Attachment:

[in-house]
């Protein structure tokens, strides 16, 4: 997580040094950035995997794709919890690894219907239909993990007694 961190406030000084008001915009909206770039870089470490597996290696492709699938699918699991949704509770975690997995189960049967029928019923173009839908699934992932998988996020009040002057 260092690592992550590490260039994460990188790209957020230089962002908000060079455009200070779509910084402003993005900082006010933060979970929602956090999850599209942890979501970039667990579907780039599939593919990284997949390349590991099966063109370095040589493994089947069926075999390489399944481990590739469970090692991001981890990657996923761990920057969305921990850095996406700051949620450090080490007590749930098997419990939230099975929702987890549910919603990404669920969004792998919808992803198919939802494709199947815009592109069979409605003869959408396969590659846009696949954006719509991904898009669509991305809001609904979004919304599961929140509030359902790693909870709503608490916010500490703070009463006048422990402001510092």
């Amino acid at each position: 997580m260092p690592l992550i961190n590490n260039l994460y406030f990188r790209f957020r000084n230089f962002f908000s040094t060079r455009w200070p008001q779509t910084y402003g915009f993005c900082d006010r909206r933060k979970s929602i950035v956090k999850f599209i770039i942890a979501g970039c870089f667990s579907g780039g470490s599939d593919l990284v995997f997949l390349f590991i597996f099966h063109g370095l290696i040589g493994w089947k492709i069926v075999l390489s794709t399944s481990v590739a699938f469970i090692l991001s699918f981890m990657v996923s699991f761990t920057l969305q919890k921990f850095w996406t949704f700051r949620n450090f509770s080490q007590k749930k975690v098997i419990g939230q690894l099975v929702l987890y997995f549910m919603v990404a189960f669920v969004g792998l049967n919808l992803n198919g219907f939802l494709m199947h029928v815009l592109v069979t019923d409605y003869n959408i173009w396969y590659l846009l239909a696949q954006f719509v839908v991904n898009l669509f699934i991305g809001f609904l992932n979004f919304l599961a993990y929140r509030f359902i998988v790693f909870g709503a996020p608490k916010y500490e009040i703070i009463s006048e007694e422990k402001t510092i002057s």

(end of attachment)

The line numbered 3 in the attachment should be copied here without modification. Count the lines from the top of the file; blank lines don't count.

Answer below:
């Amino acid at each position: 997580m260092p690592l992550i961190n590490n260039l994460y406030f990188r790209f957020r000084n230089f962002f908000s040094t060079r455009w200070p008001q779509t910084y402003g915009f993005c900082d006010r909206r933060k979970s929602i950035v956090k999850f599209i770039i942890a979501g970039c870089f667990s579907g780039g470490s599939d593919l990284v995997f997949l390349f590991i597996f099966h063109g370095l290696i040589g493994w089947k492709i069926v075999l390489s794709t399944s481990v590739a699938f469970i090692l991001s699918f981890m990657v996923s699991f761990t920057l969305q919890k921990f850095w996406t949704f700051r949620n450090f509770s080490q007590k749930k975690v098997i419990g939230q690894l099975v929702l987890y997995f549910m919603v990404a189960f669920v969004g792998l049967n919808l992803n198919g219907f939802l494709m199947h029928v815009l592109v069979t019923d409605y003869n959408i173009w396969y590659l846009l239909a696949q954006f719509v839908v991904n898009l669509f699934i991305g809001f609904l992932n979004f919304l599961a993990y929140r509030f359902i998988v790693f909870g709503a996020p608490k916010y500490e009040i703070i009463s006048e007694e422990k402001t510092i002057s």